What are natural treatments for tendonitis?
The tendons are some of the body’s weakest links. While muscle and bone heal well after injury, the fibrous tissue that connects muscle to bone has a relatively poor blood supply, so it recovers only slowly.
Inflammation in the tendon or its sheath is called tendonitis. Symptoms include tenderness, redness, swelling, and pain on exertion, and they may last for months or years. Tendonitis occurs most commonly in the elbow (lateral or medial epicondylitis, also known as tennis elbow and golfer’s elbow), knee (peripatellar tendonitis), hip (iliotibial band tendonitis), shoulder (rotator cuff tendonitis), lower calf (Achilles’ tendonitis), forearm, and thumb.
Overuse of a tendon (repetitive strain injury) is the most common cause of tendonitis. This form of injury frequently occurs in computer keyboard users, people who perform manual labor, and athletes (such as tennis players and golfers). Acute injury to a tendon, such as an excessive stretch, can also cause tendonitis.
Conventional treatment consists primarily of avoiding the movement that caused the injury and allowing the body to heal on its own. Nonsteroidal anti-inflammatory drugs (such as ibuprofen) may help reduce pain but have not been shown to speed recovery. Steroid injection into the affected tendon is thought to help in certain cases, but the scientific basis for this commonly used method remains weak at best. The role of physical therapy in recovery from tendonitis also has not been well evaluated from a scientific perspective. A technique called extracorporeal shockwave therapy does not appear to work.
Although the evidence remains incomplete and somewhat inconsistent, acupuncture treatment has shown considerable promise for the treatment of tendonitis. Most studies have evaluated the effect of acupuncture on tennis elbow (lateral epicondylitis).
For example, a placebo-controlled, single-blind trial of forty-five people with tennis elbow compared the effectiveness of real and sham acupuncture given twice weekly for ten weeks. The results showed significant improvement in pain intensity and ability to use the elbow among those who received real acupuncture. Good results were also seen in a placebo-controlled study of forty-eight people with tennis elbow.
Another study compared superficial insertion of acupuncture needles (sham treatment insertion) with normal deep insertion in eighty-two people with tennis elbow. The results showed greater improvement among the participants treated with deep acupuncture, in the short-term. However, the difference was only temporary; by the three-month follow-up, both groups had pain to the same extent.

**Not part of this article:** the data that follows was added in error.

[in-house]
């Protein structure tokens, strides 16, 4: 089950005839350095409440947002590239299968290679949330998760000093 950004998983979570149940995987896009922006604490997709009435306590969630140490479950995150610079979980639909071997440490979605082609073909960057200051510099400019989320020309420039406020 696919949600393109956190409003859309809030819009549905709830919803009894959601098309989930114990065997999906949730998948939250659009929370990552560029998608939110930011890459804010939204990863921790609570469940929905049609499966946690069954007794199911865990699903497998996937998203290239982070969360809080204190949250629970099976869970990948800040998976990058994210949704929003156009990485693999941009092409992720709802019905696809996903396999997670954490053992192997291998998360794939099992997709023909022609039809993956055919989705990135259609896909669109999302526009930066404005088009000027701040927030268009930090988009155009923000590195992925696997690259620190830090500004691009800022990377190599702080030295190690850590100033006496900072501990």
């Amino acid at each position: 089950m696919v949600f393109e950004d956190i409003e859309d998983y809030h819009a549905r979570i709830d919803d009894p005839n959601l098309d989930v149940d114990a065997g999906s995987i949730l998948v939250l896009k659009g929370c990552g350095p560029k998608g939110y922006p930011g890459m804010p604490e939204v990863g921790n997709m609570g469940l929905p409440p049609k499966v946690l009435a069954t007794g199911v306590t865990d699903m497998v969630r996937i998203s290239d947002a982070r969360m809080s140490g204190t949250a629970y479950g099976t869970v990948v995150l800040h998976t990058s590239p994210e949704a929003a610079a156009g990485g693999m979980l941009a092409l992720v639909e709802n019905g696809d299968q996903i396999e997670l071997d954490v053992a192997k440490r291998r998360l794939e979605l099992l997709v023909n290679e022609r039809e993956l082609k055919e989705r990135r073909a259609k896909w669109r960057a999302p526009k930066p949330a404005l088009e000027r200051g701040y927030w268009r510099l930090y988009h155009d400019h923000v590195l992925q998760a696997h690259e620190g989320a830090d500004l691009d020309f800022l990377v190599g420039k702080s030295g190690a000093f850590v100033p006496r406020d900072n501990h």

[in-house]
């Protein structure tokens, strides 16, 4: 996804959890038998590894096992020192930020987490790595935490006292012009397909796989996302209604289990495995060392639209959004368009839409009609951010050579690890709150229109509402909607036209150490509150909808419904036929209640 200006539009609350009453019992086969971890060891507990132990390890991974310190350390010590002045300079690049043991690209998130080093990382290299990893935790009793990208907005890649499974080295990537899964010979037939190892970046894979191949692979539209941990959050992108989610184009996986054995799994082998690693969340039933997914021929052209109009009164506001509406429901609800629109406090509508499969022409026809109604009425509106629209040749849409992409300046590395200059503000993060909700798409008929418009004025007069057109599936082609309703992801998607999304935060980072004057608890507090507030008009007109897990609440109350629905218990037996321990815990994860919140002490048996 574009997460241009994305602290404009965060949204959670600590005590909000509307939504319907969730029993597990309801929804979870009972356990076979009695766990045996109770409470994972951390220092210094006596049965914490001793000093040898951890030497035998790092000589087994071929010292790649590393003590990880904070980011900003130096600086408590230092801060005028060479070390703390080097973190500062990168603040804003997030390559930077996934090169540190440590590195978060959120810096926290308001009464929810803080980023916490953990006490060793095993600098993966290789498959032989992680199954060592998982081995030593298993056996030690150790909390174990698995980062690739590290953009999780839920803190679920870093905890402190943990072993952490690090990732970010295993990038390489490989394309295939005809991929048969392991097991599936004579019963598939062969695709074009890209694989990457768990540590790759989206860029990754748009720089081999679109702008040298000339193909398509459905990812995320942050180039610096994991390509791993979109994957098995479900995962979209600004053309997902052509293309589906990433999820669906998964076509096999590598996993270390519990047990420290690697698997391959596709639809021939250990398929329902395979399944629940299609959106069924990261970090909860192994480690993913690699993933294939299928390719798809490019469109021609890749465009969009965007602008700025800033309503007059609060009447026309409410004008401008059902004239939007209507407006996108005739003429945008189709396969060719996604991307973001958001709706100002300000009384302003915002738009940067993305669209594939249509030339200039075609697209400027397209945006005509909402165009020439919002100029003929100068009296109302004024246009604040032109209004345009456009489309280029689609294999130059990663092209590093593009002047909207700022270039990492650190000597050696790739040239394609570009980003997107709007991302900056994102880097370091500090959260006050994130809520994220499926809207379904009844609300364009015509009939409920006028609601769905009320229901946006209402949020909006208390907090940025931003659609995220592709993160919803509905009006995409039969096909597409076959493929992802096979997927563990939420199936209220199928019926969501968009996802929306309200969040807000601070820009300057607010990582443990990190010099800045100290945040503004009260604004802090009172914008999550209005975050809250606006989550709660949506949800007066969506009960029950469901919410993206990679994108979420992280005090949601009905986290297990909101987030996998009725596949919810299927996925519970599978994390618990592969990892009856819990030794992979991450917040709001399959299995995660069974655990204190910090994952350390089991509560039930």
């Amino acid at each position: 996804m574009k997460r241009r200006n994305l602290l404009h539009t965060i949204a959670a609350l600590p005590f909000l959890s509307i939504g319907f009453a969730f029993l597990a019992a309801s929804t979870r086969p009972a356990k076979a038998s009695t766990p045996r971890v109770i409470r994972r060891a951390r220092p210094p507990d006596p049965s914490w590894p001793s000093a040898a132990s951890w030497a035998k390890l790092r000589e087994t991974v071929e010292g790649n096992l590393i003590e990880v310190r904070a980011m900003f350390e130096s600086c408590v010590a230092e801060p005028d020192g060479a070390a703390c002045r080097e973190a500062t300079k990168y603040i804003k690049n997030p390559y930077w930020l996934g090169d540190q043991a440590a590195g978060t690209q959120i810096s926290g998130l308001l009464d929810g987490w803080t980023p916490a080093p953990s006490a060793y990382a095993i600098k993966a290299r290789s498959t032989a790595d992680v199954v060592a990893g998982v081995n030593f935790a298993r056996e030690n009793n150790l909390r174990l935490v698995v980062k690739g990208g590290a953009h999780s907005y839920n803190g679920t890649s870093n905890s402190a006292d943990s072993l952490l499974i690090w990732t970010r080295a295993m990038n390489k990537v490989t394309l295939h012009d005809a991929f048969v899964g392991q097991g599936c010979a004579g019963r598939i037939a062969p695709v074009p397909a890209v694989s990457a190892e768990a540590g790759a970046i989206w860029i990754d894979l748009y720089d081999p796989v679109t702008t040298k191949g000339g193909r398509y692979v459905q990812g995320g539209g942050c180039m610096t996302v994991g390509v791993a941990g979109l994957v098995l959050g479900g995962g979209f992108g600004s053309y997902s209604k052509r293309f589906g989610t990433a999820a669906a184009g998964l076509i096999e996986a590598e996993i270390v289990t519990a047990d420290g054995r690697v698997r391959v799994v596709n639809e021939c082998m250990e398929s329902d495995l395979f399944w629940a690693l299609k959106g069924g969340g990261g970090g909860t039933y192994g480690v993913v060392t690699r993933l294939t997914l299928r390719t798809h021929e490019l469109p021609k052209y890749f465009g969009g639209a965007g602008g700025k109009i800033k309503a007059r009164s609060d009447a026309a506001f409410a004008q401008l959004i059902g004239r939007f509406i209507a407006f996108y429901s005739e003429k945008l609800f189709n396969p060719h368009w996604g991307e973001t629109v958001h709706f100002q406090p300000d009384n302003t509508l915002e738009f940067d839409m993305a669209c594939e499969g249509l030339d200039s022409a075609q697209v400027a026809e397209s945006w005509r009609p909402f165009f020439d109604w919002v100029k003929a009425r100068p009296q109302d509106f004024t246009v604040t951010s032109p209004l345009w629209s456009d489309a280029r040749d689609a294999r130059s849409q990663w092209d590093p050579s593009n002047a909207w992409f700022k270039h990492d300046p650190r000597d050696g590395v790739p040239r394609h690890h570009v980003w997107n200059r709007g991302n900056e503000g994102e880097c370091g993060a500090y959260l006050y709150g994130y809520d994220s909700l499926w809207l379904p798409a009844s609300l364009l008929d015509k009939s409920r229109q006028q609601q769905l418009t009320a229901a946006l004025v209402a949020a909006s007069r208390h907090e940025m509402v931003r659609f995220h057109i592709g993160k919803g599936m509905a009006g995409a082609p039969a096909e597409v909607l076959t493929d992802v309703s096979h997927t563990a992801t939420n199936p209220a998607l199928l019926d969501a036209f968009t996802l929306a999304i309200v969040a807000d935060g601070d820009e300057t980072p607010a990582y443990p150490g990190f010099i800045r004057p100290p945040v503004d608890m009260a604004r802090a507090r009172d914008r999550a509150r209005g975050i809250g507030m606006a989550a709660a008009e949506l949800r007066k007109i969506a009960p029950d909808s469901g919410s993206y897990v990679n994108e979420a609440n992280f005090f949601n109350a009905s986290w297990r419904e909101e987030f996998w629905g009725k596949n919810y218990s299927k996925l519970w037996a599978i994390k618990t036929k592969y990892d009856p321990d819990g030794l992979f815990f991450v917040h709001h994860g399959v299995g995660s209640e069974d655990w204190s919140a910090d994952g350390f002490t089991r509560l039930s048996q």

Benefits have also been seen in studies of people with tendonitis in the shoulder. A trial of fifty-two people with rotator cuff (shoulder) tendonitis found acupuncture more effective than sham acupuncture. Another study compared superficial to deep-insertion acupuncture in forty-four participants with shoulder pain and also found relative benefits. In this trial, the results of deep acupuncture endured for a minimum of three months.
Laser acupuncture is a widely used substitute for needle acupuncture, but it may not be effective. A double-blind study of forty-nine people with tennis elbow failed to find ten treatments with laser acupuncture more effective than the same number of treatments using fake laser acupuncture. Another study of fifty-eight persons with the same condition found laser acupuncture to be no more effective than ultrasound treatments or wearing a brace.
A form of massage called deep transverse friction massage has shown some promise for tendonitis, but the research record is too weak to draw conclusions. Similarly, oscillating-energy manual therapy, an osteopathic technique based on the principle of craniosacral therapy, may be beneficial for tennis elbow (tennis elbow or lateral epicondylitis), but more research is required to be sure.
The supplements glucosamine and chondroitin are widely used for the treatment of osteoarthritis. Evidence suggests that they may work by enhancing the production of substances that keep cartilage healthy and flexible. On this basis, they have also been recommended for treating or preventing tendonitis. However, there is no direct evidence that they work.
The herb white willow contains a substance called salicin, which is quite similar to aspirin. It seems likely that appropriate doses of the herb might offer some symptomatic relief for tendonitis.
Other natural treatments sometimes recommended for tendonitis, but which lack scientific substantiation for that purpose, include prolotherapy and the following herbs and supplements: Arnica, boswellia, bromelain, citrus bioflavonoids, creatine, devil’s claw, horse chestnut, manganese, oligomeric proanthocyanidin complexes, oxerutins, proteolytic enzymes, and vitamin C.
Bisset, L., et al. “A Systematic Review and Meta-analysis of Clinical Trials on Physical Interventions for Lateral Epicondylalgia.” British Journal of Sports Medicine 39 (2005): 411-422.
Ceecherelli, F., et al. “Comparison Between Superficial and Deep Acupuncture in the Treatment of the Shoulder’s Myofascial Pain.” Acupuncture and Electro-therapeutics Research 26 (2001): 229-238.
Fink, M., et al. “Acupuncture in Chronic Epicondylitis.” Rheumatology 41 (2002): 205-209.
Nourbakhsh, M. R., and F. J. Fearon. “The Effect of Oscillating-Energy Manual Therapy on Lateral Epicondylitis.” Journal of Hand Therapy 21 (2008): 4-14.
Oken, O., et al. “The Short-Term Efficacy of Laser, Brace, and Ultrasound Treatment in Lateral Epicondylitis.” Journal of Hand Therapy 21 (2008): 63-68.
Trinh, K. V., et al. “Acupuncture for the Alleviation of Lateral Epicondyle Pain.” Rheumatology 43 (2004): 1085-1090.